Sep 07, 2016 News
Weeks after a controversial drug storage bond deal made the news, a private citizen is threatening
litigation, if the contract is not rescinded.
According to documents seen by Kaieteur News, Majeed Hussain, a resident of 118 Avenue A, Diamond, East Bank Demerara, has promised to take the matter to Court if the deal is not annulled.
In a lawyer’s letter addressed to the Permanent Secretary of the Ministry of Public Health yesterday, Hussain in his capacity as a citizen and a taxpayer of Guyana vowed to file legal proceedings against the State if the deal is not rescinded within seven days.
“If you fail to do so, I have firm instructions to institute legal proceedings challenging the legality of the said agreement without further notice.”
Hussain’s contention surrounds a deal inked by the Government and local businessman Lawrence Singh. Singh, the principal of Linden Holdings Incorporated had entered an agreement with the government via Public Health Minister Dr. George Norton, for the rental of a storage bond located at Sussex Street, Albouystown.
However, last month when Minister Norton sought to defend the deal, he was unable to give a plausible explanation to the Parliamentary Opposition.
Norton had claimed that the agreement was in the interest of cost effectiveness. He had explained that the company was selected to store drugs and other pharmaceuticals for the Ministry of Public Health and the Georgetown Public Hospital Corporation instead of New GPC, which is owned by Dr. Ranjisinghi (Bobby)
Ramroop, because the latter’s rental fees per month was $19.2M while the other entity, Linden Holding Inc. would cost the government $12.5M.
But New GPC, in a subsequent statement, debunked Norton’s claims. The company said it has been storing pharmaceuticals at its warehouse without charges to the Government for more than a decade.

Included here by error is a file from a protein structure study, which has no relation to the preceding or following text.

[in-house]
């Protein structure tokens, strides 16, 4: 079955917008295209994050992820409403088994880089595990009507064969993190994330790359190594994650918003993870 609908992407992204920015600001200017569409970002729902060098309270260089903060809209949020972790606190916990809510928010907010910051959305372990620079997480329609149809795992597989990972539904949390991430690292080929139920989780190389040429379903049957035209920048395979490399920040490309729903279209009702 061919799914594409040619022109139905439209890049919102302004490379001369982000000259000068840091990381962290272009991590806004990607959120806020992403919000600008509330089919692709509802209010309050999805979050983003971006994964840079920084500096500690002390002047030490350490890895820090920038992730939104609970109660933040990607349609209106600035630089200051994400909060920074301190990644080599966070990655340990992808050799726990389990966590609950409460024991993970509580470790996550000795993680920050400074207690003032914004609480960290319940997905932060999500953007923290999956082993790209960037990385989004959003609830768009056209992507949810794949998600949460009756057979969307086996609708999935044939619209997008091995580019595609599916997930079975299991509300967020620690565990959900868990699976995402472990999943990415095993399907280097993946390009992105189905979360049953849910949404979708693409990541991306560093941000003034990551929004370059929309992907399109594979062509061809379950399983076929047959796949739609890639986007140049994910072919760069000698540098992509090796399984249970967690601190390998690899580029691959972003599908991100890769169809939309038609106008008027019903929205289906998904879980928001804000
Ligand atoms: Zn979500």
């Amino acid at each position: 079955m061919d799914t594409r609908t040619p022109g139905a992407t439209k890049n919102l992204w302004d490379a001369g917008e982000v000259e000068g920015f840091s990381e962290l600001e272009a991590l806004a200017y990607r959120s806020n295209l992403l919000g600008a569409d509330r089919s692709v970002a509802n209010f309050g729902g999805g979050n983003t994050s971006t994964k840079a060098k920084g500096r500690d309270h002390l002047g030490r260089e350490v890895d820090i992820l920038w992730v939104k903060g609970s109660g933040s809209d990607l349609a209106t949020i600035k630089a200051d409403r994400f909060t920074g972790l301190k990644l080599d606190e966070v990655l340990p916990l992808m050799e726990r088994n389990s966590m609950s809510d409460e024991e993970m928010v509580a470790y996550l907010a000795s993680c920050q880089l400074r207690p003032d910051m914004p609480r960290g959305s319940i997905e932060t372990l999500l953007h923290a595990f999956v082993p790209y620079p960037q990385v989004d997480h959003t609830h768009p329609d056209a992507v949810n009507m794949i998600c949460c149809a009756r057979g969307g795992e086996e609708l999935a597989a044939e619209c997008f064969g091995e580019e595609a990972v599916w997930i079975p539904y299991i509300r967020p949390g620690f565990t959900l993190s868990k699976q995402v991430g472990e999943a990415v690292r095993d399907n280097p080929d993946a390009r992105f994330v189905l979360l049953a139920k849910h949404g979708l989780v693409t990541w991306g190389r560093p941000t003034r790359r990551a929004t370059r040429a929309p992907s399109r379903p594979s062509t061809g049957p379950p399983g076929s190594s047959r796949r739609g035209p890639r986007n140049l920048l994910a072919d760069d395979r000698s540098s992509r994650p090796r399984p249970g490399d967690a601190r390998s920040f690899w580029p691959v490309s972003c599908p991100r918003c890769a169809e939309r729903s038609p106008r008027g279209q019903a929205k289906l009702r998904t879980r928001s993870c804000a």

It was also pointed out that there was no need for the added storage space since Government has an equipped storage bond facility at Diamond, East Bank Demerara.
The Public Health Minister has since issued a public apology for “misleading the nation”.
However, the government via a three member sub-committee inclusive of Minister of State, Joseph Harmon, Natural Resources Minister, Raphael Trotman and Prime Minister, Moses Nagamootoo defended the need for the Sussex Street bond.
The Ministers claimed that it is not safe to have all of the nation’s drugs and medical supplies in one facility, in case of a fire or some natural disaster that can have calamitous consequences to the national health care system.
The sub-committee members also said that the location of the Diamond warehouse can affect distribution of medical supplies, given traffic congestion issues that are associated with the East Bank thoroughfare.
But Hussain is not buying the Government’s explanation for keeping the agreement.
In the legal letter to the State Agency, he outlined that there are a number of defects with the deal.
Based on a review of the deal, Hussain said that he observed among other things that the building is rented for the purpose of “a professional office.’’
“I am aware that the Minister of Public Health, Dr. George Norton, informed the Committee of Supply of the National Assembly on the 8th day of August, 2016, that the said premises were rented as bond for the storage of drugs and pharmaceuticals purchased and procured for the public health system of Guyana. But no clause in the said tenancy agreement refers to the (rented) premises being used for the purpose identified by the Minister.”
Additionally, Hussain noted that the Minister further confirmed in the Committee of Supply that the procurement of the leased premises was not done in accordance with the Procurement Act, Chapter 73:05.
“I am to also inform you that the procurement of this premises was done in absolute disregard and in violation of the Procurement Act, Chapter 73:05, and therefore the said rental agreement is ultra vires, unreasonable, irrational, whimsical, arbitrary, capricious, constitutes a fraud upon public funds, is unlawful, null, void and of no effect.”
The document drafted by Attorneys at Nandlall and Associates further described the monthly rental agreed upon as unreasonable, irrational, excessive, arbitrary, and capricious.
According to the letter, the deal constitutes a fraud upon public funds, is unlawful, null, void and of no effect.
“I am to further inform you that the leased premises is absolutely unfit and unsuitable for the purpose of storing drugs and pharmaceuticals for the public health system of Guyana and therefore, the decision to rent the said demised premises for that purpose, is unreasonable, irrational, whimsical, arbitrary, capricious, constitutes a fraud upon public funds, is unlawful, null, void and of no effect,” he outlined.
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